When an Elder Law attorney works with  a client to plan how to reduce the frighteningly high costs of long term care, the goal is to help that client develop plans that result in the best care, using the best resources, for as long as possible, using every legal means at our disposal.  Planning tools used by many Elder Care attorneys often includes provisions for careful management of your assets and placement of those assets in different vehicles, including trusts.  We work with other trusted professionals, using several tailored strategies.  Some strategies have the effect of reducing your countable estate which can address both tax issues and qualification for public benefits, such as Medicaid.

In some states, Medicaid​ agencies have expanded powers to reach into your estate after your death to recover the funds they spent on your care.  ​It is an exciting and ever-changing see-saw battle between the legislators and advocates for planning.  As the advocates find a way to plan (which saves our clients some of their assets), the state legislatures find ways to reduce it (which saves Medicaid some of the costs).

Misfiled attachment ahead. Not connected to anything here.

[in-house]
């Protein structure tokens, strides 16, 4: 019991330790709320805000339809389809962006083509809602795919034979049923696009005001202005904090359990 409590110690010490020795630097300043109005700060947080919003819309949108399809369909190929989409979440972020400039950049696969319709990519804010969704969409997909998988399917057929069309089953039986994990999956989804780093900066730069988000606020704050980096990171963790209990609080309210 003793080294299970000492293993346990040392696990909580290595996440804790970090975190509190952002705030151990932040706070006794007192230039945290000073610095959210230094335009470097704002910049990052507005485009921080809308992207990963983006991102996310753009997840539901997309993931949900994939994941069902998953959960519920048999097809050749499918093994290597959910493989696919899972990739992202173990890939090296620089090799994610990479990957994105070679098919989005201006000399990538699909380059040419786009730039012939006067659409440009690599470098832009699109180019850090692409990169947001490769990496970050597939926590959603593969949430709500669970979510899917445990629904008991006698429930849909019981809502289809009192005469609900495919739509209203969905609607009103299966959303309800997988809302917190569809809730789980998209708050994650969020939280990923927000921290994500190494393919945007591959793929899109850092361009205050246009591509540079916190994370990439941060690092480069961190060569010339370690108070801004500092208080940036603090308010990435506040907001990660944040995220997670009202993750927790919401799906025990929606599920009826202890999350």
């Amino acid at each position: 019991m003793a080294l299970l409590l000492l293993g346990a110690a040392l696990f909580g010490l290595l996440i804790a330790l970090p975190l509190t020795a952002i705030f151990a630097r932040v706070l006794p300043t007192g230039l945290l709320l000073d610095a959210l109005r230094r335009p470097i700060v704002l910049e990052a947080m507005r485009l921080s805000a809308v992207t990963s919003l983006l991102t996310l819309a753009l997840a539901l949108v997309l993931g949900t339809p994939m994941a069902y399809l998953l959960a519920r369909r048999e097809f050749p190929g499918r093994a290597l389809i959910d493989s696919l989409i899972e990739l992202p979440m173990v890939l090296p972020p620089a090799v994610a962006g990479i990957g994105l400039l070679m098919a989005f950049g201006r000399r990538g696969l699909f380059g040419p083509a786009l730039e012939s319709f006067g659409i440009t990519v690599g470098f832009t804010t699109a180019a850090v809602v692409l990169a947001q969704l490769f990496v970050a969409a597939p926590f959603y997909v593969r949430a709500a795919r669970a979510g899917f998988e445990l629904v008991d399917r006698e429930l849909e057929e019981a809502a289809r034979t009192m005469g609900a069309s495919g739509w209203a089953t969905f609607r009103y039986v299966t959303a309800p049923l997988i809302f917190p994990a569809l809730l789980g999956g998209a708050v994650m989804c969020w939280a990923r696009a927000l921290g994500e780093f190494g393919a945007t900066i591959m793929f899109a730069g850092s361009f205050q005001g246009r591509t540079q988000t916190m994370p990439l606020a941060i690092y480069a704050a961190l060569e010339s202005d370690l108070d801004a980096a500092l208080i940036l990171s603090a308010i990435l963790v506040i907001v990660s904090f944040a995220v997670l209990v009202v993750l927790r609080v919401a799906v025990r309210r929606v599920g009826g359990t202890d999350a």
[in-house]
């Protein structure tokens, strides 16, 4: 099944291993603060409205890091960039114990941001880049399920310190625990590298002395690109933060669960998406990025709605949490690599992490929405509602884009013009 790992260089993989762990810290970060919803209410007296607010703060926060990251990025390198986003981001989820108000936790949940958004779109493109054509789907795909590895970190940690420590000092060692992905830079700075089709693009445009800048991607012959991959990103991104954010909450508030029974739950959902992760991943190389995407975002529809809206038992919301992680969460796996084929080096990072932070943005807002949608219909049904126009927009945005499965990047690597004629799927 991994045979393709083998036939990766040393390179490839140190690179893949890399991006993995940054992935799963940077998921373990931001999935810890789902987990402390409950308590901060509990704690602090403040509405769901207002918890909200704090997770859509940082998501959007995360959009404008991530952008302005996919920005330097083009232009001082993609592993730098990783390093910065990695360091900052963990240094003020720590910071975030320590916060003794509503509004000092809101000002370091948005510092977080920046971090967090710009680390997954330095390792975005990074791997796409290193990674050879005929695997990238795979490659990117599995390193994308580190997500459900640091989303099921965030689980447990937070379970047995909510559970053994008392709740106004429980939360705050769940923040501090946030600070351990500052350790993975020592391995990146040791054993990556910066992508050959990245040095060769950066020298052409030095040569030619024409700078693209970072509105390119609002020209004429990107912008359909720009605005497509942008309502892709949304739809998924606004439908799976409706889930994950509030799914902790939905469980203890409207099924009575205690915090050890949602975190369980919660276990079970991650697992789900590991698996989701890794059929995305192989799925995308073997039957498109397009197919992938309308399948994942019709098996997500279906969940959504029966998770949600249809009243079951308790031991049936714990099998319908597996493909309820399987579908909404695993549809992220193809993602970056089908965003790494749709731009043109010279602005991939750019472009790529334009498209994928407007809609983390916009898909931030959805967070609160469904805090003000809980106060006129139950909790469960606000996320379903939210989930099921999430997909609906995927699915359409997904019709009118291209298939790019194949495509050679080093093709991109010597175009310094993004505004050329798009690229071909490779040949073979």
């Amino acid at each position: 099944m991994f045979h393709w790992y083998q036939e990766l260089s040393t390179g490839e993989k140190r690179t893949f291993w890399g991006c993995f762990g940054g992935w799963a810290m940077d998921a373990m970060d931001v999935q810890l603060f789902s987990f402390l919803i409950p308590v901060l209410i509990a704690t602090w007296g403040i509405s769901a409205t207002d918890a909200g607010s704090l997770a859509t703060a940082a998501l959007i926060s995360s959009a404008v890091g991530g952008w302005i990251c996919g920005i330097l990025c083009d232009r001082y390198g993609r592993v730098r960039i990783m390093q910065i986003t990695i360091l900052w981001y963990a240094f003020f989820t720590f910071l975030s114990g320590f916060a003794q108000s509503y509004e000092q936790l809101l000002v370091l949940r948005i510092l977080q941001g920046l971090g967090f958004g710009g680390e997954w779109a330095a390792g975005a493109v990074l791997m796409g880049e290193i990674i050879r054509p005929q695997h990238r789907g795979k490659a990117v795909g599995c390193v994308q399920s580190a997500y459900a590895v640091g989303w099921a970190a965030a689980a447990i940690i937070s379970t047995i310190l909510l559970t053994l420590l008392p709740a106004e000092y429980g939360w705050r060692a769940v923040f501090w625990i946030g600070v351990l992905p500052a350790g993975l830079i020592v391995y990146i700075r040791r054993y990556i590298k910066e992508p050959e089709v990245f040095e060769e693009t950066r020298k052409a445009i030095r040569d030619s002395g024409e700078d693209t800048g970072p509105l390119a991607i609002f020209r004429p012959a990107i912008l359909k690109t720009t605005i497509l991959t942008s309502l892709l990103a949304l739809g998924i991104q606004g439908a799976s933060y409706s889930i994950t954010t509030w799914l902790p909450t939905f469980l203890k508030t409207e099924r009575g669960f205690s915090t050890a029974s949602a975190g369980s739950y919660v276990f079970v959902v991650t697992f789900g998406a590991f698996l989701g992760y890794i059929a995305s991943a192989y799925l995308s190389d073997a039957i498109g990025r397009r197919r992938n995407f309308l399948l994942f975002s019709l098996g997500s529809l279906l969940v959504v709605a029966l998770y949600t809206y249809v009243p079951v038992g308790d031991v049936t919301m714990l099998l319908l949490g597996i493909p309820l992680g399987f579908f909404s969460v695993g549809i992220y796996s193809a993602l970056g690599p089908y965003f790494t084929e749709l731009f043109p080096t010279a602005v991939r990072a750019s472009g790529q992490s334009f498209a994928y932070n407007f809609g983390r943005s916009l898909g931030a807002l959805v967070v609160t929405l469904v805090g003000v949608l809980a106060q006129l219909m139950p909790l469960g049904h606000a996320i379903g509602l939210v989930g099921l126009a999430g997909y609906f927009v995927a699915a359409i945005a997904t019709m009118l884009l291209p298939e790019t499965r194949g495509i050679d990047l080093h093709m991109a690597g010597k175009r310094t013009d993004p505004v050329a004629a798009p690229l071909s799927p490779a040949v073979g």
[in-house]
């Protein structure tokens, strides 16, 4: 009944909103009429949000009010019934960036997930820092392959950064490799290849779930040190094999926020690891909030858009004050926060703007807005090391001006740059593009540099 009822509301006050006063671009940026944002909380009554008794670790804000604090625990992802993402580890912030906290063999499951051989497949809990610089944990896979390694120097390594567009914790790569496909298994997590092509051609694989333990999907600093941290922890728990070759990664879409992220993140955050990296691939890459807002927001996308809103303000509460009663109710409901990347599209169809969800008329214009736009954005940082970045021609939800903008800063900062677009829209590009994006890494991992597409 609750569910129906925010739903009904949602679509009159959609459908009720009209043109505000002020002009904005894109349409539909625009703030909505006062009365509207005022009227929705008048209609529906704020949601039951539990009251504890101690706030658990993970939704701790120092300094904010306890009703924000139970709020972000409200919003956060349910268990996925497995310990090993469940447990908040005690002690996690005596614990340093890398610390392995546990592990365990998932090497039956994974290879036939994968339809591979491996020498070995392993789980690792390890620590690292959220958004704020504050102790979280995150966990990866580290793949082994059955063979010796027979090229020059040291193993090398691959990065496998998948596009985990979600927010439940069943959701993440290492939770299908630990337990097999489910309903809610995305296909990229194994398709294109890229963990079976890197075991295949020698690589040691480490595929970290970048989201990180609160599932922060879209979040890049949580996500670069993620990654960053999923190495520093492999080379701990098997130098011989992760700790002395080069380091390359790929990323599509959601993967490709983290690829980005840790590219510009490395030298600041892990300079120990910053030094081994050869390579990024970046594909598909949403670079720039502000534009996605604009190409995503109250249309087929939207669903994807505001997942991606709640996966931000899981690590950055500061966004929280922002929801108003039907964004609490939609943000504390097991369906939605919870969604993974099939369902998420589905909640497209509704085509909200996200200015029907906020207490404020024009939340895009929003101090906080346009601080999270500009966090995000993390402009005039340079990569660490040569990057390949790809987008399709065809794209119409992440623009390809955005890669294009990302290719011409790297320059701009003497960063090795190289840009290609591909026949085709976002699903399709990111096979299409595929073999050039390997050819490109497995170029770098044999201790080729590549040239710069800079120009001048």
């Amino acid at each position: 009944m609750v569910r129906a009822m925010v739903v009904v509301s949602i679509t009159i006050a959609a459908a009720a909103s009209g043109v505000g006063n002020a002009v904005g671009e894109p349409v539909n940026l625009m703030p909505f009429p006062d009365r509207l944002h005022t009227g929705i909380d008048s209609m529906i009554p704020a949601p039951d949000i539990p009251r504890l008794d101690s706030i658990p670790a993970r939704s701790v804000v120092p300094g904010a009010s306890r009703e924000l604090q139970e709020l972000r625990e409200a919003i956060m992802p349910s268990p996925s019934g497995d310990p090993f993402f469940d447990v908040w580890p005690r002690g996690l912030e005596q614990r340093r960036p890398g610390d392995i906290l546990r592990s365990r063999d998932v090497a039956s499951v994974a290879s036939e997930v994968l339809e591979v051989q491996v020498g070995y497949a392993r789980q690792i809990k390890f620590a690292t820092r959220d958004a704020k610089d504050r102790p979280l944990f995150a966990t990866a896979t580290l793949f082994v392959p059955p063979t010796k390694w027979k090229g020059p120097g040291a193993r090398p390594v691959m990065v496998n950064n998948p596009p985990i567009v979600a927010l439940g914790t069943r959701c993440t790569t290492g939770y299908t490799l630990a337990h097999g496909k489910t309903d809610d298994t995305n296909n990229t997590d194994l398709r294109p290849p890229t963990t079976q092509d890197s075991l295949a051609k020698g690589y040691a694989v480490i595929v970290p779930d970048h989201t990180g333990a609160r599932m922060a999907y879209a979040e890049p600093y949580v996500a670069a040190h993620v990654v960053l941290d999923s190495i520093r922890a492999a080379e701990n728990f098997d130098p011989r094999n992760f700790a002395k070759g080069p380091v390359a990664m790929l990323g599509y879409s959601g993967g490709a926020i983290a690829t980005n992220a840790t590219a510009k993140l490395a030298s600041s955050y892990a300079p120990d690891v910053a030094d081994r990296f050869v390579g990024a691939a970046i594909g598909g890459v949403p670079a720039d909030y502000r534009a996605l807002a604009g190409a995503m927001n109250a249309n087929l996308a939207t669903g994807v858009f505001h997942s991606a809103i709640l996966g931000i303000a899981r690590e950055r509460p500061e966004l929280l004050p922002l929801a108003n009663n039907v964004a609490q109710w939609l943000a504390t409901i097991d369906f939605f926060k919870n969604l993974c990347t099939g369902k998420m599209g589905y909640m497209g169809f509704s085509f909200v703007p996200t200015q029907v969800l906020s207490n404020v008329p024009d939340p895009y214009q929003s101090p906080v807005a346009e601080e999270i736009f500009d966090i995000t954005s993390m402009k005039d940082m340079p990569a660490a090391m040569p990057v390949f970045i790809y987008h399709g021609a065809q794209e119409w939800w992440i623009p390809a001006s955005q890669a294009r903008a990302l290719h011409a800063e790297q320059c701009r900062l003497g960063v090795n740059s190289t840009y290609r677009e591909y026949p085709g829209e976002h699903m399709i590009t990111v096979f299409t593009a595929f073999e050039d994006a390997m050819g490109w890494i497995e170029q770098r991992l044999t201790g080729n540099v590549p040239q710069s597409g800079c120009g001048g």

Recent significant changes in Wisconsin took effect in August 2014.  These changes include the ability of Wisconsin Medicaid to reach into Family trusts and other non-probate assets to recover their costs.  “Probate assets” means those assets you own which are given to your heirs in your Will, such as the house, personal possessions, and funds or stocks that you own at your death.  “Non-probate” assets transfer directly to your beneficiaries and generally include such things as trusts, “pay on death” (POD) accounts, IRAs with beneficiaries, and life insurance, just to name a few common ones.   Reaching into non-probate assets is a new approach because those had traditionally been assumed safe from recovery.

The Wisconsin rules are interesting because they change the playing field in very important ways.  North Carolina does not have such far-reaching recovery , yet, but that could change over the next few years.  If you have had a plan set up in the past, we advise that you think about seeing your Elder Law attorney to check in.  If you are wondering about when to plan, our best advice is do it sooner rather than later!

Which method will protect your assets most effectively is hard to know without a crystal ball, but an Elder Law attorney can help you make the best plans that meet your needs … now and in the future.